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This article was published 25/8/2013 (981 days ago), so information in it may no longer be current.
WINNIPEG Rifles defensive back Ryan Messner wasn't in the starting lineup for their home opener against the Edmonton Huskies, but he's still very much part of the team.
Messner, 22, was diagnosed with testicular cancer this summer, and while it has kept him off the gridiron, he still contributes to the team whatever way he can.
'I'm just trying to keep on going. It's just another mountain to climb and go up'
"It just kind of came out of nowhere. I was just feeling some pain that wasn't normal one day and it just got to the extreme where I couldn't walk or stand," he said.
After some tests, Messner was told he had cancer in his right testicle. On July 11, he had surgery to remove the tumour and took some time to rest.
Messner was behind on his training schedule but was optimistic about returning. If everything went to plan, he would probably get the chance to join the Rifles roster three or four weeks into the season.
The following week, Messner went back to hospital with back pains caused by a lymph node growing around his stomach. His cancer had spread.
"Now I'm faced with that, and everything is just happening so fast here," Messner said. "This news came and it doesn't look so good."
Messner has been through tests to make sure the cancer hasn't spread to other parts of his body, such as his lungs, and he'll be starting chemotherapy this week.
The Rifles have kept Messner involved with the program as much as they can. A fifth-year veteran, Messner helped get them prepared during training camp and offered the rookies any type of advice he could.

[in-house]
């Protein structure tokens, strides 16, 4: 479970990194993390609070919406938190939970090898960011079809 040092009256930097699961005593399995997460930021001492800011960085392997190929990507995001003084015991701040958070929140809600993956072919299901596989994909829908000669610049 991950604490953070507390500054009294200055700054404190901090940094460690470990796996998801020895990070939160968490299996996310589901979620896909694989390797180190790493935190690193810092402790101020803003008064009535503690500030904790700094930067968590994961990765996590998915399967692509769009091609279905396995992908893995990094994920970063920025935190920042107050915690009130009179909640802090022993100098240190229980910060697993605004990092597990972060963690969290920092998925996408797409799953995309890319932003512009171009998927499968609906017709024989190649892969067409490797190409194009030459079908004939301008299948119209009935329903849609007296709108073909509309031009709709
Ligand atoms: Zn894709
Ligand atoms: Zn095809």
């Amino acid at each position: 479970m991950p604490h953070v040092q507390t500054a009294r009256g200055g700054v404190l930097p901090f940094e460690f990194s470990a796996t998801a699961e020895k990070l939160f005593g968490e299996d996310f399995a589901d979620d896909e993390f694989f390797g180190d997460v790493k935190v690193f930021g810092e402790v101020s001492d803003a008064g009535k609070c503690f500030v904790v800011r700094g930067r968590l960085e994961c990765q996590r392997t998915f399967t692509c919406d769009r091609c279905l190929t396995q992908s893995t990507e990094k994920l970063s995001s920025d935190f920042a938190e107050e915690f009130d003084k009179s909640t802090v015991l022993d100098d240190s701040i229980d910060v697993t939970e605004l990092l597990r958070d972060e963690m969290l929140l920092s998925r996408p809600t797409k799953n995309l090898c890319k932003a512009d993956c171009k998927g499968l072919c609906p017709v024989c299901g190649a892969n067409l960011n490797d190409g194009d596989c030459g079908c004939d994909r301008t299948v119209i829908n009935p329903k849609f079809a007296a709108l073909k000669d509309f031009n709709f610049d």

"I come out to some of the practices when I can and they're really supportive. My DB coach (Kasali Akili) is a good guy and he tried his hardest to get me involved as best I can," Messner said. "He tries to get me on the bus even though I'm not playing. He does whatever he can to keep me active with the team. They're all family."
While some athletes could get discouraged after receiving a similar diagnosis, Messner has learned to take it in stride.
"I'm just trying to keep on going. It's just another mountain to climb and go up. You can't look at things negatively, I'm always in a positive mood and I do things the way I would have done them before," he said.
The Winnipeg Rifles reached out and helped Messner's cause during their home-opener loss Sunday against the Huskies. A portion of tickets sales, in addition to proceeds from fundraising events, will go to the Canadian Cancer Society's Manitoba division so Messner, and others, can continue their battles against cancer. Messner said the involvement of the Rifles not only benefits himself, but the community.
"I love what the whole program is doing now," he said. "They're getting the guys involved in the community and it's great. It means a lot to me that they're doing this."